A History of Salem Creek Friends Meeting, Winston-Salem NC Approved June 2017
Since ~1970, there have been several attempts at having an independent, unprogrammed Friends group in Winston-Salem. Feeling a clear leading that Winston-Salem needed an unprogrammed monthly meeting, in 1998 John Cardarelli and Louise Harris began a worship group in their home, on Wednesday evenings; Bobbie Torbert was one of the first people to join them, followed in 2001 by Sam Dempsey and Dee Edelman. This group later moved to Winston-Salem Friends Meeting and met at 4:00 p.m. on Sunday afternoons; Meg Zulick, Arlene Gillespie, and several others joined the group at this time. In 2003, at Dee Edelman's request and initiative, we began meeting on Sunday mornings at 9:30 at Rebecca Valla's psychiatry office in the West End, again attracting additional new attenders.
In August 2004, we requested that Friendship Meeting take the worship group under its care and support, which was approved in Fall 2004. At Meg Zulick’s initiative, we moved to Blessings at 823 Reynolda Road in March 2005, where we worshipped regularly except for Sundays when other events were scheduled at Blessings; in those cases, we met at individuals’ homes. The group selected the name “Salem Worship Group” in September 2008, when we began to hold monthly meetings for worship with a concern for business as a preparative meeting under the care of Friendship Meeting.
Over the years a number of us attended Winston-Salem Friends Meeting and Friendship Meeting, but always felt drawn back to the worship group. Louise Harris’ death and memorial service in early 2009 were powerful community-building experiences for Friends in the worship group, and an impetus for forming a monthly meeting. We formed several committees (Ministry & Counsel, Nominating, Peace & Social Concerns, and Community Care), although we often functioned as a committee of the whole.
In 2009, Salem Friends set a timetable for becoming a monthly meeting and worked with Friendship Meeting to prepare for that step; our first formal budget was prepared for 2010. By that year there was a nucleus of ~10 to 12 regular attenders who brought decades of Quaker experience with them. In April 2010, Salem Preparative Meeting requested that Friendship Monthly Meeting release us as a preparative meeting, and we became Salem Friends Meeting. The first clerk of Salem Friends Meeting was Meg Zulick; Lisa Gould was recording clerk, and Sam Dempsey treasurer. The first formal members to the monthly meeting were Aaron and Linda Poller, by transfer from Gwenydd Monthly Meeting, approved in August 2010. From 2008 to 2010, our minutes were archived at Guilford College via Friendship Monthly Meeting, thanks to the efforts of Claire Koster. In May 2010 Lisa Gould became the Meeting’s archivist and since that time has archived our minutes and other important documents in the Friends Historical Collection at Guilford College.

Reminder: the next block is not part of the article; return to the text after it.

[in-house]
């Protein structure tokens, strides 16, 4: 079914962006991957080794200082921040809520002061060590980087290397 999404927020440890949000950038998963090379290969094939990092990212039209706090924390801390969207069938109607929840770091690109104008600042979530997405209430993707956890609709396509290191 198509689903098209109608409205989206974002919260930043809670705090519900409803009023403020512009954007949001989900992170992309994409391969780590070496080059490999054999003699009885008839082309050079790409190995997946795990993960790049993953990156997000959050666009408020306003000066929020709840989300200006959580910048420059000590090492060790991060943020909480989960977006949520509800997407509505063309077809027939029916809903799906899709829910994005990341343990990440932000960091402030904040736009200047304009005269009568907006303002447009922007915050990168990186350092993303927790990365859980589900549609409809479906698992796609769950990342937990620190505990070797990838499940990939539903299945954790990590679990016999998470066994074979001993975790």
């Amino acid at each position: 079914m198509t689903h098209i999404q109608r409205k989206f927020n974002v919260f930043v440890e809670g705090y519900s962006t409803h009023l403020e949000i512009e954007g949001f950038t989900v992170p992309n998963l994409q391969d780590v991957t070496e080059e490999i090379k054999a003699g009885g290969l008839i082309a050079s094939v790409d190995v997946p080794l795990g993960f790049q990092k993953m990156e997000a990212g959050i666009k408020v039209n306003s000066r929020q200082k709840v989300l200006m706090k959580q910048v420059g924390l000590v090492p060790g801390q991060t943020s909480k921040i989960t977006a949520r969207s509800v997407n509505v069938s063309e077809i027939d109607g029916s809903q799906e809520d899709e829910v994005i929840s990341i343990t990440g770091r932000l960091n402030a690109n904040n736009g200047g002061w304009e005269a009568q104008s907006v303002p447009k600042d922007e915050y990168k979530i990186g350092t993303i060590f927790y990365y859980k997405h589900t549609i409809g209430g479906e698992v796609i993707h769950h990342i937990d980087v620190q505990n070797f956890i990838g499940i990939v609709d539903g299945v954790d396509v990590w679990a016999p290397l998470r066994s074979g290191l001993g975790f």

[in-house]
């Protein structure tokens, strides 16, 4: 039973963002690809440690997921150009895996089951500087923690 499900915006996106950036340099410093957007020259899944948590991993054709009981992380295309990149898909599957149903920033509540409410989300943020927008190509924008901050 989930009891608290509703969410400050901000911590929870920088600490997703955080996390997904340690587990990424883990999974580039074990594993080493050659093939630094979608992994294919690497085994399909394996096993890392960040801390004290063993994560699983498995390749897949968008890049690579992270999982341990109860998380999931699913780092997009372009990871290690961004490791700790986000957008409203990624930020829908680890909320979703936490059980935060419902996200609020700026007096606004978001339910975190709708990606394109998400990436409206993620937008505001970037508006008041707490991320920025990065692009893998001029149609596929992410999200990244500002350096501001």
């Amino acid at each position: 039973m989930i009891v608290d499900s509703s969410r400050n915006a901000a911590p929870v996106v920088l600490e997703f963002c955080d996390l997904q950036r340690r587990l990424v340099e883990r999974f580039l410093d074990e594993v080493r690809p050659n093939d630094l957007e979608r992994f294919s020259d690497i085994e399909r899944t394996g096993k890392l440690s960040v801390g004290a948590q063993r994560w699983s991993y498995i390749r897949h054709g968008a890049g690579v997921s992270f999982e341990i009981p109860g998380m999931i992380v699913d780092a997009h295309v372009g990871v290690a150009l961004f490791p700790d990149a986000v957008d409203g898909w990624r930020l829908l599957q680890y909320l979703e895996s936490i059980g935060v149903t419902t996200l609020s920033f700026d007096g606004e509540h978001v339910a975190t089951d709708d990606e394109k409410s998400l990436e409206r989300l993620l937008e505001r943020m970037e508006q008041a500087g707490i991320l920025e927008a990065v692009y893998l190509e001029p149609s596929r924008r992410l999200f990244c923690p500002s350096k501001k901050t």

Several outreach and educational initiatives began in 2009. The meeting approved financial support for Lisa Gould to attend the two-year School of the Spirit program in Durham, NC, and formed a care committee for spiritual support during the program. The Meeting also provided financial support for Debra Delois to attend Christian Peacemaker Team training, and formed a clearness committee to help Debra process her experiences. Also in 2009, we began taking monthly donations of baked goods to the Samaritan Ministries (a homeless shelter); in 2010 we added a monthly collection of non-perishable food and toiletries for the Second Harvest Food Bank, and in 2011 added a monthly collection of school supplies for the Forsyth Education Partnership. In 2012 we focused the school supplies collections on Old Town Elementary School, where one of our attenders is a teacher, and we have continued to donate to the “Coat Closet” at that school. Over the years we’ve helped several families (recommended by Friends who were staff members at local schools) at Christmastime, and since 2012 have developed an annual relationship with families via El Buen Pastor Latino Community Services. The Meeting has also helped support City of Dwellings, the winter overflow homeless shelters in Winston-Salem, and more recently has looked for ways to help with refugee resettlement in our area.
In 2010 Salem Friends began monthly discussions of the queries from North Carolina Yearly Meeting-Conservative’s book of discipline; in September 2012, we added the corresponding query/advice from Britain Yearly Meeting, and in the following years used queries from several other yearly meetings. For 2017, the Ministry & Counsel Committee developed a unique set of queries for our discussions.
Beginning in November 2010, midweek worship was held at the home of Bobbie Torbert, who was no longer able to attend Meeting; this practice continued up to time of Bobbie’s death. And in December 2010, Salem Friends initiated a monthly Friday evening potluck at members’ homes. The original intent was to have a topical discussion, but we quickly came to agreement that we enjoyed making this a social event, which we continue to this day, sometimes varying the schedule to include Saturday picnics/cookouts. Also in 2010, we learned that Blessings, where we had been holding worship since 2005, would be changing hands and not be available to us after January 2011. After exploring several options, in March 2011 we began to worship in the Community House at the Winston-Salem Friends Meeting. We have been grateful to Winston-Salem Friends for their flexibility and generosity in the use of this space.